Air New Zealand says it will discuss with the Government and Antarctica New Zealand whether more relatives of the Mt Erebus crash victims can travel to the accident scene.

The weekend visit by six family representatives to Antarctica on the 30th anniversary of the Air New Zealand DC10 crash, which claimed 257 lives, had demonstrated such an opportunity could help with the healing and grieving process, Air NZ general manager airline operations and safety David Morgan said today.

Mr Morgan, who was on the Antarctic trip at the weekend, said the message from families the airline had spoken to over the past few months was that they were keen to go to Antarctica and visit the the crash scene if weather permitted -- something which could not be achieved at the weekend.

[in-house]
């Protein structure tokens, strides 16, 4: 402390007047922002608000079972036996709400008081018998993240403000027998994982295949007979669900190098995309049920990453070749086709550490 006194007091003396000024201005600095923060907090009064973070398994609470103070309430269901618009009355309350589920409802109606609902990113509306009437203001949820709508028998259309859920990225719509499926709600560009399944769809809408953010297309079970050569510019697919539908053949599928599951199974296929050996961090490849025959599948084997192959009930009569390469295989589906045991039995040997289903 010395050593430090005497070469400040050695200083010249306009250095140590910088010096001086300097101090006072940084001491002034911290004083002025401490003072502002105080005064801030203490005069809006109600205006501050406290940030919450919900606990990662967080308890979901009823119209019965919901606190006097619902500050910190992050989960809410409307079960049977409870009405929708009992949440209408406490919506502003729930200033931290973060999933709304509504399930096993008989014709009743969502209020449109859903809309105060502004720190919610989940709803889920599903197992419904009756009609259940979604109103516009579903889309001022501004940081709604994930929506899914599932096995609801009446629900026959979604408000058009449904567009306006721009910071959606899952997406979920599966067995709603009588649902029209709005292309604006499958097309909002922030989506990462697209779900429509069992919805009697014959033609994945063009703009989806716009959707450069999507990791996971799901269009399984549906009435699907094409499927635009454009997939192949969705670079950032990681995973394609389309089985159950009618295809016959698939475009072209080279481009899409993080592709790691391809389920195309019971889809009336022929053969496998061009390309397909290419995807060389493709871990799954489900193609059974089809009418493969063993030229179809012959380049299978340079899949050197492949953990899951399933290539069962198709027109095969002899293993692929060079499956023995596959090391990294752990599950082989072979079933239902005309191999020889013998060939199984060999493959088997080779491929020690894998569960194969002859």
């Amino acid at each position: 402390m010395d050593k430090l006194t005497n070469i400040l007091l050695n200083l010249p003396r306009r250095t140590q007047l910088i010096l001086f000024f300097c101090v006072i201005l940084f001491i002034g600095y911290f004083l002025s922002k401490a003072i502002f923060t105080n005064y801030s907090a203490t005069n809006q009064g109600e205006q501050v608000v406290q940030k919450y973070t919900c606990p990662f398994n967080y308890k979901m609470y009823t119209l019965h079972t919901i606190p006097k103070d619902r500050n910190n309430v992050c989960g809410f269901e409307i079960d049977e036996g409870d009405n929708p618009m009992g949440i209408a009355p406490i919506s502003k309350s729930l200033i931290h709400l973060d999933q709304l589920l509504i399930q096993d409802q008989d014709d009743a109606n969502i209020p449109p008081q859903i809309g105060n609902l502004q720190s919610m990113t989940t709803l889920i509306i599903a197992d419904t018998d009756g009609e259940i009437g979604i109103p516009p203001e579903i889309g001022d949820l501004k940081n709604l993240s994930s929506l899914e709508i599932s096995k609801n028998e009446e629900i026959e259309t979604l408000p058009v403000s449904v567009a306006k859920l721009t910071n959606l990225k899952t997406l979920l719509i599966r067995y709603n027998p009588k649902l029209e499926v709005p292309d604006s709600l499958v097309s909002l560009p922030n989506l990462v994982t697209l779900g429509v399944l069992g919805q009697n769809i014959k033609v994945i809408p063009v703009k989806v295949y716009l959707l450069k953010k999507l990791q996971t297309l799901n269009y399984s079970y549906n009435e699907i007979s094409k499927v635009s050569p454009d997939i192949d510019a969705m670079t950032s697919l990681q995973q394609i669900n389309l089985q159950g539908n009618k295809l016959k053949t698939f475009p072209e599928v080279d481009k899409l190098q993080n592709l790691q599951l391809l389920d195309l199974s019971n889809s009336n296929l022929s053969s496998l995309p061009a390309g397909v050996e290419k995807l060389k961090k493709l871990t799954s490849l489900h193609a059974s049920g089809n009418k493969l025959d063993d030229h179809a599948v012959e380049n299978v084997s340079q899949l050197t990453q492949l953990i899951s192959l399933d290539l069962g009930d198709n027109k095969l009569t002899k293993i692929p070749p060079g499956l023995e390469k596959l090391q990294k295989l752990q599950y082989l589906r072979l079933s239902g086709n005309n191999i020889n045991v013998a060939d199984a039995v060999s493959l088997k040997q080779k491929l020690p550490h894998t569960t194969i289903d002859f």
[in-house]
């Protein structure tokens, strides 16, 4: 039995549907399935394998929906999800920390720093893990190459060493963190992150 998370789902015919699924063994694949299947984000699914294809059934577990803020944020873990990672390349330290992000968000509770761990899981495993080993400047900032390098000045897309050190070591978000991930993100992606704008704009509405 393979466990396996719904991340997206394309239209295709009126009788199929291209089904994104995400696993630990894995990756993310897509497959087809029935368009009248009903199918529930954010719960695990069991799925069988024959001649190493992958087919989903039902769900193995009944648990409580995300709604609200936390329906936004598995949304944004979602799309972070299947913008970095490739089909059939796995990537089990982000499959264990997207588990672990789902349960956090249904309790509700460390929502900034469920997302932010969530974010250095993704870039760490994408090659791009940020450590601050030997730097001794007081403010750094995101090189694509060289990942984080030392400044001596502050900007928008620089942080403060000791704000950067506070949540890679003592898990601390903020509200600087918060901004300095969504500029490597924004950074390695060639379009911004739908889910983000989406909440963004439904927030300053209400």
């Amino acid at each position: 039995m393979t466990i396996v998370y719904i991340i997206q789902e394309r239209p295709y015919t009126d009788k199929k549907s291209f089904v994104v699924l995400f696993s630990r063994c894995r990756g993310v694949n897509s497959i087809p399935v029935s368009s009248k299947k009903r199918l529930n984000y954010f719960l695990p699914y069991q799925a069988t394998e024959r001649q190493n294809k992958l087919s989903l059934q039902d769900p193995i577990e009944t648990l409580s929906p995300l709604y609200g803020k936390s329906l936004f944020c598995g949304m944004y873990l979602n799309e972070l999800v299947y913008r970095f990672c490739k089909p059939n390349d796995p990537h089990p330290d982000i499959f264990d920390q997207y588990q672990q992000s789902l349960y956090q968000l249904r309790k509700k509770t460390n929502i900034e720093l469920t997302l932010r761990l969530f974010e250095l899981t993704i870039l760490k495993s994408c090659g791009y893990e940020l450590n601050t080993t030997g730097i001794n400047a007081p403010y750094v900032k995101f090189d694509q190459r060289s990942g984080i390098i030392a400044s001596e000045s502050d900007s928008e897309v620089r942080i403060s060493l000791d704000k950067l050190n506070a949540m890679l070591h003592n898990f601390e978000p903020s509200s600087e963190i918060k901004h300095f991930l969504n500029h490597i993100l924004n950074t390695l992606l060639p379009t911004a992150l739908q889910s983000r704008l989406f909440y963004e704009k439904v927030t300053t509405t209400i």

Mr Morgan said the final decision on whether more relatives could go rested with the Government and Antarctica New Zealand.

"If their view is that further trips are not practical, we will turn our attention to discussing with Government the opportunity for family representatives to fly over Antarctica.

"Just like this first trip for six family representatives, it remains our firm view that those who lost loved ones should not have to pay to see the environment that had such an impact on their lives."

Mr Morgan said given Air NZ no longer flew to to Antarctica, an option possibly open to the Government was the Royal New Zealand Air Force's Boeing 757s.

On Saturday, a memorial service was held at Scott Base to mark the 30th anniversary of the crash.

The flight which took family representatives down to Antarctica was due to land back in New Zealand tonight.

- NZPA